In addition to these goals, the process has also sent important signals over its 30 years of existence – beginning with the fact that there is an international process at all. The provisions of the three treaties, as well as the visibility of large annual conferences and associated events, have undoubtedly influenced national policies and led to the passing of climate change laws, including the development of national and EU emissions trading systems (e.g. see Fankhauser et al., 2016; Iacobuta et al., 2018). The Paris Agreement sent clear signals to the business community and other economic actors about the direction of future development (Falkner, 2016). The ‘informal space’ provided to often ambitious stakeholders, parallel to formal intergovernmental meetings, has played an increasingly important role over the last decade, signalling that viable, cost-effective solutions to the climate problem exist, and that they are being deployed. This ‘climate action agenda’ has also, along with wider communication efforts, contributed to changing the narrative on climate change away from burden sharing to one of ‘opportunity’ and ‘possibility’. The understanding has also taken root that a low-carbon, climate resilient economy is the only safe way to meet development imperatives, buttressed by the UN’s Sustainable Development Goals (SDGs) adopted in the same year as the Paris Agreement.

3. Enabling data sharing, promoting transparency and encouraging accountability

One of the strongest successes of the UNFCCC regime rests in the system of submission of emission data and national reporting going back over 25 years, with the UNFCCC secretariat playing a central role as repository and information manager. The resulting body of data is solid and credible, and contributes to transparency and accountability. The process of reviewing the information, which has evolved and been improved over the years, is also noteworthy, including for the way that the three treaties have been carefully integrated to avoid overlap in this domain. Outside the formal process, the tracking of progress on ‘informal’ undertakings by governments, businesses and other stakeholders remains challenging (e.g. see Hale et al., 2020). However, new digitalized tracking and transparency technologies that have recently evolved could become useful in further improving data management and countering so-called ‘greenwashing’.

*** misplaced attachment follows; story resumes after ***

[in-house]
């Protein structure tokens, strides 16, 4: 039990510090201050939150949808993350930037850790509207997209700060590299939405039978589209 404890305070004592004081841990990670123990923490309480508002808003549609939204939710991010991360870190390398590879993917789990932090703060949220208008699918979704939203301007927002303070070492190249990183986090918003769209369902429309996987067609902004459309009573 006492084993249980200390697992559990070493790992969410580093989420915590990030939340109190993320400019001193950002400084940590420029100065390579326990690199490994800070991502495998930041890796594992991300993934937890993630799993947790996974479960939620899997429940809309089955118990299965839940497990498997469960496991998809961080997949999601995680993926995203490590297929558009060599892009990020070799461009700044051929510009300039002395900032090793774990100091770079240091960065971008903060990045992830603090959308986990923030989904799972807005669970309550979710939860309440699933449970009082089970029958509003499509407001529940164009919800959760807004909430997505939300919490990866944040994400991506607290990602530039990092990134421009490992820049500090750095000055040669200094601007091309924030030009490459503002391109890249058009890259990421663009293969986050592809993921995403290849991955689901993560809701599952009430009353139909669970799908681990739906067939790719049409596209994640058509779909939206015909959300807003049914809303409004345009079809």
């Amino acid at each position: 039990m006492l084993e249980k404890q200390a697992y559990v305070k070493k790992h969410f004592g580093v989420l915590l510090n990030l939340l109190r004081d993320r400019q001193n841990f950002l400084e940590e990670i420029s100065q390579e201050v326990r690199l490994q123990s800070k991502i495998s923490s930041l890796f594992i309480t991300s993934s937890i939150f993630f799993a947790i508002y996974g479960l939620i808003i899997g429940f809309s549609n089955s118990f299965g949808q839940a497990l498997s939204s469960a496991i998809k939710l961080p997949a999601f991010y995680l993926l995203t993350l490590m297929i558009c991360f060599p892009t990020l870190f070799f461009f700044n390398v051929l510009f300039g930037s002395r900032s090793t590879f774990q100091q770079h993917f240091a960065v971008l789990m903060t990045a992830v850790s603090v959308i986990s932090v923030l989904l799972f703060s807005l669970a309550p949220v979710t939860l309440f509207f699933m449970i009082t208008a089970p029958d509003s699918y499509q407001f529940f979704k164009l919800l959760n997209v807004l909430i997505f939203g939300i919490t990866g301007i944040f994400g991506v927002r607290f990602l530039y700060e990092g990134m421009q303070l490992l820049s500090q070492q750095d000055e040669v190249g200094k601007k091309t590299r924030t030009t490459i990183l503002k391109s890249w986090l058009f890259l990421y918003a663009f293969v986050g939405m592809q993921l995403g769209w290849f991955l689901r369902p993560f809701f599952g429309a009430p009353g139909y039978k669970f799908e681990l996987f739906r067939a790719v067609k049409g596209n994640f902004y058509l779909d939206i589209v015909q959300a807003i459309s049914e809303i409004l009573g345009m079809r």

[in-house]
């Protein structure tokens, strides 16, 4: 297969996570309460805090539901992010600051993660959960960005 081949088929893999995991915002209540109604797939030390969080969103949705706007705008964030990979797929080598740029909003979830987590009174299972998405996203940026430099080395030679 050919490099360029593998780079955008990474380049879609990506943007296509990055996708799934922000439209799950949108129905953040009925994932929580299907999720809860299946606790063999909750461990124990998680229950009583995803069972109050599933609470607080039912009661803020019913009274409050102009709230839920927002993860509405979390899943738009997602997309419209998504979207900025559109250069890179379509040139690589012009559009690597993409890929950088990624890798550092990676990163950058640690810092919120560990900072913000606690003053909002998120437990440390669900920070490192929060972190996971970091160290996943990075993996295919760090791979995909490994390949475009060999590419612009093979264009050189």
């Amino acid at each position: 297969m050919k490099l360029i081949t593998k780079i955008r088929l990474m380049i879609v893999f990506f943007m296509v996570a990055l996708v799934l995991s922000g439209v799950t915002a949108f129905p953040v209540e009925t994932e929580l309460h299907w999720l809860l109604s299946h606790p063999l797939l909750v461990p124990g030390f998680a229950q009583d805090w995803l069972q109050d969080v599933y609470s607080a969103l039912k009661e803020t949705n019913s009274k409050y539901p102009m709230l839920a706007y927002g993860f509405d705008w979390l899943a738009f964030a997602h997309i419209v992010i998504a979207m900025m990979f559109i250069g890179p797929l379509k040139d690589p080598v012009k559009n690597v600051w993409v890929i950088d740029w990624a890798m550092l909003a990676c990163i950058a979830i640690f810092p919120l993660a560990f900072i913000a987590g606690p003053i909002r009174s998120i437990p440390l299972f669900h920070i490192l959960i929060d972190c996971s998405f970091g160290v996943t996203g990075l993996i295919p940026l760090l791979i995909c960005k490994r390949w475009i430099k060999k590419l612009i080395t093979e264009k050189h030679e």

The reporting of information on adaptation and on financial and technological support, while useful, is not as comprehensive as that for emissions. This exacerbates the political tensions on these subjects. 14

The ‘bite’ of the accountability system lies in ‘public shaming’ rather than policing. While the Kyoto Protocol established a relatively strong compliance regime, the experience has not been particularly productive and governments remain highly averse to intrusive compliance processes, preferring ‘facilitative and non-confrontational’ mechanisms. Nevertheless, the transparency system under the UNFCCC treaties is a model for other processes, not least because it transparently records shortcomings in shifting global emission trends.

4. Promoting awareness and learning

In a time of disrespect for science in some quarters, it is worth emphasizing that the UNFCCC grew out of a scientific process, and that intergovernmental commitments have been strengthened based on regular scientific advice from a competent, and rather remarkable, international scientific body, the Intergovernmental Panel in Climate Change (IPCC). While the multilateral climate process is in theory ‘science-based’ 15 , and it has been some time since any UNFCCC negotiators questioned that there is a climate problem, negotiations are by definition about political and economic interests. Nevertheless, the negotiating process has continued to seek advice from the IPCC on key topics, in addition to relying on its periodic assessment reports, of which the sixth is now in preparation. 16 Moreover, the inclusion of the 2°C/1.5°C thresholds in the Paris Agreement was founded on science, as has been the work on the implications of these goals (IPCC, 2018). One sees in this experience that science is dynamic and inexorably marches on in its ‘search for truth’, while treaties cannot be so readily updated and negotiations struggle to keep up as they must.